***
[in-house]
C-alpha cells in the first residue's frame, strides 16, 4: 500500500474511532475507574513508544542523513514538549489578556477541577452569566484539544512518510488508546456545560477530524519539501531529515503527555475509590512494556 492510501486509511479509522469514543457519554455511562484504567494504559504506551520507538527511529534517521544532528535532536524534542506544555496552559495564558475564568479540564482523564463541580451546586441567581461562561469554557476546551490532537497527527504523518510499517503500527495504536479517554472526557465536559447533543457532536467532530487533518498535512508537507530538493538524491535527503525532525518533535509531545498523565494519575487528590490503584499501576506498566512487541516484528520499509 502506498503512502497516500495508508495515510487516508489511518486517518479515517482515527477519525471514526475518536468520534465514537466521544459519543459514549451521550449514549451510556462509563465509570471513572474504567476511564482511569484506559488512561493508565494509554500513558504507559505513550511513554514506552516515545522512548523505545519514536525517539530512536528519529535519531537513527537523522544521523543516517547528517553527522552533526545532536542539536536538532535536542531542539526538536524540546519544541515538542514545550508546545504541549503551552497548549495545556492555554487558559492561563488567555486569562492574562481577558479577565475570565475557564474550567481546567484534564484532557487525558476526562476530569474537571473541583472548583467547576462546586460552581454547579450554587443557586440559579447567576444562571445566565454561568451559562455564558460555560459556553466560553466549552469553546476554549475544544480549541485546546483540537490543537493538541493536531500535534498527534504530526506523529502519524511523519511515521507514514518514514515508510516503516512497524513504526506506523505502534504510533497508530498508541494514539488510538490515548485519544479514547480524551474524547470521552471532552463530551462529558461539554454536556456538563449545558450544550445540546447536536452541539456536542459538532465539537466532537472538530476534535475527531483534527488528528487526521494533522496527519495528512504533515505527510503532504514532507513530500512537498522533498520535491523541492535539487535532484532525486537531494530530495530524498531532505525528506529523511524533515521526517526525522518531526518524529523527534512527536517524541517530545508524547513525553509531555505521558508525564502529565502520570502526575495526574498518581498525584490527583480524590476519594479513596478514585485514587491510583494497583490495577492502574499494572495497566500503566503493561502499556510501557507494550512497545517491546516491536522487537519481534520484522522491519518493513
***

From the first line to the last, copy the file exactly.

[in-house]
C-alpha cells in the first residue's frame, strides 16, 4: 500500500474511532475507574513508544542523513514538549489578556477541577452569566484539544512518510488508546456545560477530524519539501531529515503527555475509590512494556 492510501486509511479509522469514543457519554455511562484504567494504559504506551520507538527511529534517521544532528535532536524534542506544555496552559495564558475564568479540564482523564463541580451546586441567581461562561469554557476546551490532537497527527504523518510499517503500527495504536479517554472526557465536559447533543457532536467532530487533518498535512508537507530538493538524491535527503525532525518533535509531545498523565494519575487528590490503584499501576506498566512487541516484528520499509 502506498503512502497516500495508508495515510487516508489511518486517518479515517482515527477519525471514526475518536468520534465514537466521544459519543459514549451521550449514549451510556462509563465509570471513572474504567476511564482511569484506559488512561493508565494509554500513558504507559505513550511513554514506552516515545522512548523505545519514536525517539530512536528519529535519531537513527537523522544521523543516517547528517553527522552533526545532536542539536536538532535536542531542539526538536524540546519544541515538542514545550508546545504541549503551552497548549495545556492555554487558559492561563488567555486569562492574562481577558479577565475570565475557564474550567481546567484534564484532557487525558476526562476530569474537571473541583472548583467547576462546586460552581454547579450554587443557586440559579447567576444562571445566565454561568451559562455564558460555560459556553466560553466549552469553546476554549475544544480549541485546546483540537490543537493538541493536531500535534498527534504530526506523529502519524511523519511515521507514514518514514515508510516503516512497524513504526506506523505502534504510533497508530498508541494514539488510538490515548485519544479514547480524551474524547470521552471532552463530551462529558461539554454536556456538563449545558450544550445540546447536536452541539456536542459538532465539537466532537472538530476534535475527531483534527488528528487526521494533522496527519495528512504533515505527510503532504514532507513530500512537498522533498520535491523541492535539487535532484532525486537531494530530495530524498531532505525528506529523511524533515521526517526525522518531526518524529523527534512527536517524541517530545508524547513525553509531555505521558508525564502529565502520570502526575495526574498518581498525584490527583480524590476519594479513596478514585485514587491510583494497583490495577492502574499494572495497566500503566503493561502499556510501557507494550512497545517491546516491536522487537519481534520484522522491519518493513